I’ve decided to start season 2 of The Jag Show Podcast. It’s going to be a podcast….about podcasting (apologies to Seinfeld). Like most podcasters, I see this as an opportunity to brand my business in my field. I can create another touch point with friends, colleagues, and potential clients.
In my first episode, I did a “Podcasting 101,” covering the basics of podcasts.
This was a quick 12 minute tutorial on podcasting, and I published it over a month ago. Many podcasting topics have cropped up in recent weeks, but none of them got me fired up enough to turn on my microphone.
I decided episode 2 was going to be about something I’m always discussing at networking events. Radio opened the door to podcasting. This happened through many events, dating back two decades.
- The Telecommunications Act of 1996 lifted ownership bans and allowed for massive corporate consolidation.
- The advent of “People Meters” as a new ratings technology prompted radio execs to tell DJ’s to “Shut Up and Play The Music.”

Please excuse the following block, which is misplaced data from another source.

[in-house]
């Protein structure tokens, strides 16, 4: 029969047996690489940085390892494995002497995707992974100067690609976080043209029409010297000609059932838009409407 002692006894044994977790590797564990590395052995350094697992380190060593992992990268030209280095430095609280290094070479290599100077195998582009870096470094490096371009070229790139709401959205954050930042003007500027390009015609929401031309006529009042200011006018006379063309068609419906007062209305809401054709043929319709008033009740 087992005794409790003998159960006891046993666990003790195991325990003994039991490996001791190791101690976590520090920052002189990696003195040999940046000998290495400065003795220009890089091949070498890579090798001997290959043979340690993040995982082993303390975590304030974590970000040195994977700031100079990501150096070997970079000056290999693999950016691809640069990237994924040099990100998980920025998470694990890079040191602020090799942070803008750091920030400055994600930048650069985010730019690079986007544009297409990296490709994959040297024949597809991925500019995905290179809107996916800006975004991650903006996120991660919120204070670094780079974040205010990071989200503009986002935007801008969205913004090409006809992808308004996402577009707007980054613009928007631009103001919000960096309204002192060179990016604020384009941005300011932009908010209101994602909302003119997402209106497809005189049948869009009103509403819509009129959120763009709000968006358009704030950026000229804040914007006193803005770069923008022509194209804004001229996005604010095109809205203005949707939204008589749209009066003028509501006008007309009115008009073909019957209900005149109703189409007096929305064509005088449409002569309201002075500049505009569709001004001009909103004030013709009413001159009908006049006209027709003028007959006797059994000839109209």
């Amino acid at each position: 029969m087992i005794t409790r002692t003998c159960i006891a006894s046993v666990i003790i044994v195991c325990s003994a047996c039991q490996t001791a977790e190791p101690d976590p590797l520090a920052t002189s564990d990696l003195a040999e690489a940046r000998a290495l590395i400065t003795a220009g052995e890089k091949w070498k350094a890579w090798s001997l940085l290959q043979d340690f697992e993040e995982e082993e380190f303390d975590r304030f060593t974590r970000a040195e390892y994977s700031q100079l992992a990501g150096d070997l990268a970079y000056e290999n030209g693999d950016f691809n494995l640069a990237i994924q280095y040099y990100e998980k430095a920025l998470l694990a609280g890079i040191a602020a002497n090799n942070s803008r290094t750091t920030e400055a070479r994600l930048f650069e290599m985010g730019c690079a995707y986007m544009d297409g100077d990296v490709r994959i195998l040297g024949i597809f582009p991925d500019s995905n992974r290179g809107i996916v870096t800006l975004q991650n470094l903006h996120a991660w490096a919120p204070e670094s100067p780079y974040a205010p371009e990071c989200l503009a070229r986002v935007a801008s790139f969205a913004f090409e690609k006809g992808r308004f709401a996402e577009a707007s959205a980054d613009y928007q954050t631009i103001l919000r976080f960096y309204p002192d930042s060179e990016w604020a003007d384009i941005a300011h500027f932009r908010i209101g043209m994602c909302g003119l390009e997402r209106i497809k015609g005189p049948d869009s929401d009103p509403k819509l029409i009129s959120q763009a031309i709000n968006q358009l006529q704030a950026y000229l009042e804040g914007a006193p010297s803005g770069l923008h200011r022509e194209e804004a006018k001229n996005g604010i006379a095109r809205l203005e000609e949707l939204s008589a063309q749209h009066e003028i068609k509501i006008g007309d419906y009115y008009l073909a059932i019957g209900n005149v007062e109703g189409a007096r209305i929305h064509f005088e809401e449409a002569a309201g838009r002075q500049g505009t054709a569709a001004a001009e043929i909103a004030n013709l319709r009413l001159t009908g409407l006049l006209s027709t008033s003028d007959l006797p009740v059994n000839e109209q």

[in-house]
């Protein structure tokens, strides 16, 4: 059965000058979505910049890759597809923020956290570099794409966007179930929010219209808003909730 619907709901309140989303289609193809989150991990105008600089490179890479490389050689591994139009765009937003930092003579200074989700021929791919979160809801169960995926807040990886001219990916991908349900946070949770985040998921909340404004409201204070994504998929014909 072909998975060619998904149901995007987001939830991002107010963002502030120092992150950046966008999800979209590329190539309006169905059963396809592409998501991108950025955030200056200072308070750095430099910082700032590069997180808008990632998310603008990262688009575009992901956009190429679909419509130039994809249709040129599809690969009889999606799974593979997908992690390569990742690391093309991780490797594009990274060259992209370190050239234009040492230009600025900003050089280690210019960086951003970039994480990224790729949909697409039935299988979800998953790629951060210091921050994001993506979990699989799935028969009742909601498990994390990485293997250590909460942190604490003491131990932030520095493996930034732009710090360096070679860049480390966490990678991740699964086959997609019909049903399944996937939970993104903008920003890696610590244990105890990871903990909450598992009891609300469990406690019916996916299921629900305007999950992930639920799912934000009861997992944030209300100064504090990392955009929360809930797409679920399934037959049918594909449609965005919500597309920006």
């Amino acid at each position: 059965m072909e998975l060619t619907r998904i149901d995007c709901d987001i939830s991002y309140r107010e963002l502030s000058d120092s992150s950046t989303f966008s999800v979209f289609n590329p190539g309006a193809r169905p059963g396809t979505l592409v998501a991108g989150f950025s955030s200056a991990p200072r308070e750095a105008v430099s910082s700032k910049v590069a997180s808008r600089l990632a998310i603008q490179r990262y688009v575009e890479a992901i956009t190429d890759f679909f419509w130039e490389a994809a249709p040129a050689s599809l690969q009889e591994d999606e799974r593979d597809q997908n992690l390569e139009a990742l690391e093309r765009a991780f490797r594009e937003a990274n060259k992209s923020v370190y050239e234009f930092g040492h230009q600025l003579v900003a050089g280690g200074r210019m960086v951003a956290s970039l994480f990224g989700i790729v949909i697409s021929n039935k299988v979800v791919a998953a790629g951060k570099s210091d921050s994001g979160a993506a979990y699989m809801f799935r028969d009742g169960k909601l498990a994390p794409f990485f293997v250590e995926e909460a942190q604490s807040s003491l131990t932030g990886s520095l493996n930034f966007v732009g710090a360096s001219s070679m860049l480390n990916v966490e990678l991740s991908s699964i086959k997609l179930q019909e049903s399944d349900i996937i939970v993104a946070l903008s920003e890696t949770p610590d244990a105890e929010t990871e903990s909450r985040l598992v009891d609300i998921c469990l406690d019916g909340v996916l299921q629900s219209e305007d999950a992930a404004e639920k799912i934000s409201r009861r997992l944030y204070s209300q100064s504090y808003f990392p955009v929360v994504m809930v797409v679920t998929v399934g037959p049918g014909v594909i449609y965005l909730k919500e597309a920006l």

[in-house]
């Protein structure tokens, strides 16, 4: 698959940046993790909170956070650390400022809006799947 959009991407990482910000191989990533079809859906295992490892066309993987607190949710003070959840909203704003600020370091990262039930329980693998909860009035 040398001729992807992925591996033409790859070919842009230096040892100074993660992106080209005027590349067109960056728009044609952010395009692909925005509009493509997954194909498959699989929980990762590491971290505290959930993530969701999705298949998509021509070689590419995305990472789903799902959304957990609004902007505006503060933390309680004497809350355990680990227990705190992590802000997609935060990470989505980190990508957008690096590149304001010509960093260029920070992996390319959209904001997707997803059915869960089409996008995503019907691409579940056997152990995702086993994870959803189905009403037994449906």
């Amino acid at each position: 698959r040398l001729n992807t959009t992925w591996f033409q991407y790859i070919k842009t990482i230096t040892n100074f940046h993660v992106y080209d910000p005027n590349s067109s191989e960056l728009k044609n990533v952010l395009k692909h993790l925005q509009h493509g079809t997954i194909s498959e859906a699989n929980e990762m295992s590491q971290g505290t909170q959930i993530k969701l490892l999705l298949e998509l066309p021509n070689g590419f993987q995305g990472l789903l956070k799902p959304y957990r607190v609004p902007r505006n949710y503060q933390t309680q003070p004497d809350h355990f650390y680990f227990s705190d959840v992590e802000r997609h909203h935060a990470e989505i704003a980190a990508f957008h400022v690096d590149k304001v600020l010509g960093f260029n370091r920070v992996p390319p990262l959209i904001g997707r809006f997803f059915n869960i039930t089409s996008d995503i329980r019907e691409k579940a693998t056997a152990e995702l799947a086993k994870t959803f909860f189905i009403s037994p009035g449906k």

- Pandora, Spotify, and more quickly arose, hastening the obsolescence of stations that did just that.
- Many corporate radio owners became so obsessed with revenue for large markets, they lost individuality in smaller markets.
I started my day today by having a conversation with a former radio co-worker I’m pursuing a podcasting venture with. As we wrapped up, we (once again) began to reminisce about our time in radio and our new perspective. When I hung up, I was fired up to finally record this podcast.
I turned my microphone on, grabbed a glass of water and starting talking. I was pausing a lot as I organized my thoughts. But I kept pressing through, knowing I could fix those pauses in post-production. I looked at my timer, and I was at 18:38, which was longer than I wanted the episode to be. I hadn’t covered every topic, and I was starting to bounce between them.
So I pulled the plug.
This episode wasn’t ready yet. I needed to prioritize my ideas, and I needed to organize them better. I’d hit the point where I was forcing it.
For podcasters on a consistent schedule with a large enough audience, there is pressure to crank out new episodes. For those folks, you need to have a workflow so that you’re consistently ready to go. But for other podcasters who are still honing their craft, don’t push out an episode for the sake of publishing. Wait until you’re ready.
A delayed episode won’t cost you downloads or subscribers. Poor content (or worse, poor audio) will.